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3

If the variables are constant, everything in the equation is time-invariant, while $a^t$ will still grow or fall over time (unless $a=1$). This is a contradiction and no steady state exists, unless $a=1$.

3

I don't know the paper nor the notation, so I am just guessing here. I gues $N(a,t)$ is the number of agents of age $a$ at time period $t$. Let's follow the number of age $B$ accross generations: \begin{align*} N(B,t) &= e^f N(B, t- B),\\ &= e^{2f} N(B, t - 2 B),\\ &= \ldots,\\ &= e^{f t/B} N(B,0),\\ &= e^{\eta t} N(B, 0). \end{align*} ... 2 Let's guess that the value function is of the form a + b \ln(k). Then substituting for V(k) = a + b \ln(k) in the Bellman equation gives: a + b \ln(k) = \max_{k'}\left(\ln(k^\alpha - k') + \beta(a + b \ln(k')\right) $$The first order condition is given by:$$ \begin{align*} &\frac{-1}{k^\alpha - k'} + \beta b \frac{1}{k'} = 0,\\ \to & k' = \...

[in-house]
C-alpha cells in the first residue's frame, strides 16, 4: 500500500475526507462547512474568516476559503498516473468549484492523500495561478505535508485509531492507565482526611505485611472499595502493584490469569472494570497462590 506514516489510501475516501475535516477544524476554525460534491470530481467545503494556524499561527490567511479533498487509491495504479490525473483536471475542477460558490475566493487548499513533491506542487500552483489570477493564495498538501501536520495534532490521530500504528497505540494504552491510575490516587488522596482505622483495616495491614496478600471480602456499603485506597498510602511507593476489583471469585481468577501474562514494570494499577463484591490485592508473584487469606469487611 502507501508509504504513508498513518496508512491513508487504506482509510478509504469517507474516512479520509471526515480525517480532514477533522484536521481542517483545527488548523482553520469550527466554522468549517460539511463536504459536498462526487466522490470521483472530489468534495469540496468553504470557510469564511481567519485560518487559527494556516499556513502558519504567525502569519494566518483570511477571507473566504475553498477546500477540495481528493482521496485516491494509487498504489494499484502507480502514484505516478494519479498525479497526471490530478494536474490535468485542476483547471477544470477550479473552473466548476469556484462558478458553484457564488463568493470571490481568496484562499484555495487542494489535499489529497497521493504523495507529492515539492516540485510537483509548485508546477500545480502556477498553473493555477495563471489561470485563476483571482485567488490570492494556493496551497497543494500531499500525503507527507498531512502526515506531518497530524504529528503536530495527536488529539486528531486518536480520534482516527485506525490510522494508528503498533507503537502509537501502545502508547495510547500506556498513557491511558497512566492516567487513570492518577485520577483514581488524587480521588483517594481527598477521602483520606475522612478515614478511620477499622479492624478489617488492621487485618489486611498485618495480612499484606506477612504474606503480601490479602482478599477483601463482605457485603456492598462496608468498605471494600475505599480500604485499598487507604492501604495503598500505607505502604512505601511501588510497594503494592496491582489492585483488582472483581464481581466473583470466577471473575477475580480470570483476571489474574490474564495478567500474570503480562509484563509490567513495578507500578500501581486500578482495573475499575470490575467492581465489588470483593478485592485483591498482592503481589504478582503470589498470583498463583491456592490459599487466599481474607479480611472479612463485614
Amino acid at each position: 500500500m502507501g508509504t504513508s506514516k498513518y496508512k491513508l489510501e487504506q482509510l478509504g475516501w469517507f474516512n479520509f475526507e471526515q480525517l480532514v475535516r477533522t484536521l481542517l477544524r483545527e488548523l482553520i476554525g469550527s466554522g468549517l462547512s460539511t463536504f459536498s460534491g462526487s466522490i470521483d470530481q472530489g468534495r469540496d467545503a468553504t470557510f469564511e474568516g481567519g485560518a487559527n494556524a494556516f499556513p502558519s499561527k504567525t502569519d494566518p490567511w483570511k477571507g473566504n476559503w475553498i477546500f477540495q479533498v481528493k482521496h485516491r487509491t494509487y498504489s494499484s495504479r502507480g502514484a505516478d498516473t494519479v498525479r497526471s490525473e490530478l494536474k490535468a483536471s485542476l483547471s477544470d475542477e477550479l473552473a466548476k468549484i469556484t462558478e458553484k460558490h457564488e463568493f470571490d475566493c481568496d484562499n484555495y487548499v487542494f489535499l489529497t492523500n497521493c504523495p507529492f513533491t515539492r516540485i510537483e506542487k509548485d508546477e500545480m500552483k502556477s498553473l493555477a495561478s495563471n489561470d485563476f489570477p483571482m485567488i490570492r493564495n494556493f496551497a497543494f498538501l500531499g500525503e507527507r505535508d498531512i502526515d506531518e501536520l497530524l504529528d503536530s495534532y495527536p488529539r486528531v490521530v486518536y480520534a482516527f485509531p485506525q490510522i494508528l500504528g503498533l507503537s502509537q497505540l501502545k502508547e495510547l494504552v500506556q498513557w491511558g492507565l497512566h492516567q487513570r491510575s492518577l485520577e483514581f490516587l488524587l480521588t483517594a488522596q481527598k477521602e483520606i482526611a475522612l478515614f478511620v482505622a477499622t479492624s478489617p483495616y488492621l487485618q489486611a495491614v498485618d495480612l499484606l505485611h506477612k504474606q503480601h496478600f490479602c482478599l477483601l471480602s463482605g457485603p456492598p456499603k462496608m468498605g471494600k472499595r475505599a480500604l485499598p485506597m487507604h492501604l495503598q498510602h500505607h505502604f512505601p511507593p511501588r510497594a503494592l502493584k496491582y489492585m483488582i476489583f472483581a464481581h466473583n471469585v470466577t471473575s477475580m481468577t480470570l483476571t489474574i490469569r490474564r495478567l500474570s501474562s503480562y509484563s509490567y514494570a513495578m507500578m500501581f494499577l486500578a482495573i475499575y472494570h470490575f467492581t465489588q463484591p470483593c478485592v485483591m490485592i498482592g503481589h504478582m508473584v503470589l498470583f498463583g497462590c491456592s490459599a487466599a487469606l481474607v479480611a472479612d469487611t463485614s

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Is that derivation for $k(t+1)$ correct? Technically, you never reach the steady state, but only asimptotically as $t\rightarrow\infty$, but at infinity the $A(t)$ will also be infinite because it grows exponentially with time. I suspect that $k(t+1)$ should depend on $(1+g)$ instead of $A(t)$. Usually these models are expressed in units of effective labor, ...

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yes, the term that you showed for the ALDR non-stochastic steady state: $$\frac{ \beta_1 + \beta_2 }{1- \rho_1 -\rho_2}$$ is long-run multiplier or sometimes also called long run equilibrium coefficient (see Verbeek 2008 Guide to Modern Econometrics 4th ed. pp 340). As far as I can understand there is not much difference between the two concepts in the ...

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